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when I was catching up with Evans PDE and I realise I do not have a good understanding about limsup and liminf.

I found the following exercise in a real analysis book that motivates the definition of limsup.But I have no idea how to answer.

Let $(x_n)$ be a bounded sequence. For each $k\in\mathbb{N}$, let

$$y_k=\sup_{n\ge k} x_n=\sup\{x_k,x_{k+1},x_{k+2},\cdots\}.$$

  1. Show that the sequence $(y_k)$ is decreasing and bounded below.
  2. Conclude that $(y_k)$ converges.

[Part 1) was solved in previous posts, but I have not found an answer for part 2)]

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marked as duplicate by user99914, 6005, user147263, Mark Viola, Claude Leibovici Nov 13 '15 at 5:53

This question has been asked before and already has an answer. If those answers do not fully address your question, please ask a new question.

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    $\begingroup$ Can you at least go from (1) to (2)? $\endgroup$ – Joey Zou Nov 2 '15 at 4:21
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Hint: The second one follows from the first. The intuition behind $\limsup$ ($\liminf$ as well) is this: take $\sup_{n \geq 1}x_{n}$; delete $x_{1}$ and take $\sup_{n \geq 2}x_{n}$; delete $x_{2}$ and take $\sup_{n \geq 3}x_{n}$; repeat this process indefinitely. Clearly, we have $n_{1} > n_{2}$ only if $\{ x_{n} \mid n \geq n_{1}\} \subset \{ x_{n} \mid n \geq n_{2} \}$ and only if $\sup_{n \geq n_{1}}x_{n} \leq \sup_{n \geq n_{2}}x_{n}$; hence the sequence $(\sup_{n \geq N}x_{n})_{N \geq 1}$ is decreasing.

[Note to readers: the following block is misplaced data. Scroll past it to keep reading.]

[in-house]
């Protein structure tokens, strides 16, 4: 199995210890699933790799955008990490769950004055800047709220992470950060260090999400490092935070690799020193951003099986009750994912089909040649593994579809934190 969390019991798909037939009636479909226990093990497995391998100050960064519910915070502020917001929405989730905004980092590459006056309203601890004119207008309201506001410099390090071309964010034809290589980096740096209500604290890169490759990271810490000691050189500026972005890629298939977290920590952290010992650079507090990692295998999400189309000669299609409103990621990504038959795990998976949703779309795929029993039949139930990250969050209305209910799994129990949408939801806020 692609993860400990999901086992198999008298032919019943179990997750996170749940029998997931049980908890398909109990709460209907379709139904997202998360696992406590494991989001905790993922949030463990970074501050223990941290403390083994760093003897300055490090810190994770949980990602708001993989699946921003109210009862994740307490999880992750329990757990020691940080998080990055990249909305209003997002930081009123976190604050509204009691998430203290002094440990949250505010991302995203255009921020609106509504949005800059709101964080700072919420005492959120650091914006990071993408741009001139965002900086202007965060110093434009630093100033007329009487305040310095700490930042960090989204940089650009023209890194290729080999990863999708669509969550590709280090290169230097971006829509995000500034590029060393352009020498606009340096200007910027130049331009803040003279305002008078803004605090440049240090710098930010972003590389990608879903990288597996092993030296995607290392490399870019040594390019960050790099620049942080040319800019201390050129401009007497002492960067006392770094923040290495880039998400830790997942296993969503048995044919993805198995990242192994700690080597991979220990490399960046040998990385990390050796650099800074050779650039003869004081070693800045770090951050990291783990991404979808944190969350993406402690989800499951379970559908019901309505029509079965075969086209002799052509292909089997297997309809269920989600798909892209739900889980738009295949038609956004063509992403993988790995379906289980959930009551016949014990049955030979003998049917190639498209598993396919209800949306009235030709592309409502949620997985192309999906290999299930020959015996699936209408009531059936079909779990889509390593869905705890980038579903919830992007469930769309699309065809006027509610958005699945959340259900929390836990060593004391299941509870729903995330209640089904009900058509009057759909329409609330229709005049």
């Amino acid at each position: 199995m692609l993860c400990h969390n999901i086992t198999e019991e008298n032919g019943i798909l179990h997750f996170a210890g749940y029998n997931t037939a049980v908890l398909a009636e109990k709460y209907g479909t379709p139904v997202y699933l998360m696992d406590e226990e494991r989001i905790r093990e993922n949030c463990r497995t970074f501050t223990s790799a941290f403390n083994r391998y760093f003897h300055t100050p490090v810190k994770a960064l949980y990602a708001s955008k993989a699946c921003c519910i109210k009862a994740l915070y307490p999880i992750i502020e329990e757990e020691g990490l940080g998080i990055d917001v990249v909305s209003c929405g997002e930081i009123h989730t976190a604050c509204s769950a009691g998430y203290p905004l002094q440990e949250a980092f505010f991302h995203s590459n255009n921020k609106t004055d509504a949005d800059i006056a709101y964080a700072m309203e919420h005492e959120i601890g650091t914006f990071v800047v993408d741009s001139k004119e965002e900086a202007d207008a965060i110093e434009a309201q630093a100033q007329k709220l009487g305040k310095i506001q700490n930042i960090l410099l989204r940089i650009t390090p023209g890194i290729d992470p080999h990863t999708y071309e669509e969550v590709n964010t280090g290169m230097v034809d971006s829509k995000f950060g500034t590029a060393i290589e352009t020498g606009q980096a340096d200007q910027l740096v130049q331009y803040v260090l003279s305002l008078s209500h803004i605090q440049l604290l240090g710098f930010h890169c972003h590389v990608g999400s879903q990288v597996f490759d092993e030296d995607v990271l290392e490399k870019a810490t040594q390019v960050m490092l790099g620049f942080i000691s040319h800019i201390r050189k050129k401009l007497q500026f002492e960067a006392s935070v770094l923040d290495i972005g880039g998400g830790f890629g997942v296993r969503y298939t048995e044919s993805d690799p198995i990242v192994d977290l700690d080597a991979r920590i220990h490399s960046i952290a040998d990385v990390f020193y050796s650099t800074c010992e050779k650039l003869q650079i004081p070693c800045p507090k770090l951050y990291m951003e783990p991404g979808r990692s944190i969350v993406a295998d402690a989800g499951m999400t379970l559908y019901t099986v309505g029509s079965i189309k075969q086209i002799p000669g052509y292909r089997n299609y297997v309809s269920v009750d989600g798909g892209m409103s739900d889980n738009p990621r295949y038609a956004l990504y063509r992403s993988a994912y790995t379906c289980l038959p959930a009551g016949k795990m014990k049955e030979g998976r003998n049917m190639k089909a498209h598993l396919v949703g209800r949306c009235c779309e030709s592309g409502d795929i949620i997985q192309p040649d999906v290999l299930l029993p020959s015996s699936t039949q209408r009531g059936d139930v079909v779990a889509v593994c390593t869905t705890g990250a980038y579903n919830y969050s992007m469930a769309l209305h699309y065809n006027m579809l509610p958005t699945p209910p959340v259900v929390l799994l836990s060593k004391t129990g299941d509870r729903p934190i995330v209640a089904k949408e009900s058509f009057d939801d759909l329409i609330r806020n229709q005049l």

Can you continue from here?

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  • $\begingroup$ is it a reference for this, it is a bit too abstract to understand $\endgroup$ – math101 Nov 2 '15 at 4:32
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Let $S_k := \{x_k, x_{k+1}, \ldots \}$. Then by definition, $y_k = \sup S_k$. Notice that $S_{k} \supseteq S_{k+1}$. Therefore $\sup S_k \geq \sup S_{k+1}$, i.e. $y_k \geq y_{k+1}$ for all $k$. If this doesn't click for you right away, you need to spend more time thinking about it on your own .

The sequence $\{y_k\}$ is bounded below because, in particular, $y_k \geq \inf \{x_1, x_2, \ldots\}$ for every $k$, and that infimum is finite since $\{x_k\}$ is a bounded sequence.

Part 2 of your question is a standard fact which I would encourage you to spend more time thinking about on your own.

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  • $\begingroup$ I got stuck from your first sentence? Could you please explain (or find another way to phase what you meant) By the way, your hint looks plausible for me to make a start and I will need to spend some time once I understand every sentence you wrote. $\endgroup$ – math101 Nov 2 '15 at 4:32
  • $\begingroup$ I'll edit my answer to make it more precise $\endgroup$ – Alex G. Nov 2 '15 at 4:33
  • $\begingroup$ okay take your time, i need to find a quiet place to read too. $\endgroup$ – math101 Nov 2 '15 at 4:33
  • $\begingroup$ ok. reading it line by line. The first sentence make sense, as the least upper bound of a bigger set should be no smaller than that of a smaller set. Hence $y_k\ge y_{k+1}$. $\endgroup$ – math101 Nov 2 '15 at 5:37
  • $\begingroup$ I don't quite follow your reasoning about why $\{y_k\}$ is bounded below, do you mean $y_k\ge\inf\{x_1,x_2,\cdots,x_{k-1}\}$ for every $k$? $\endgroup$ – math101 Nov 2 '15 at 5:58

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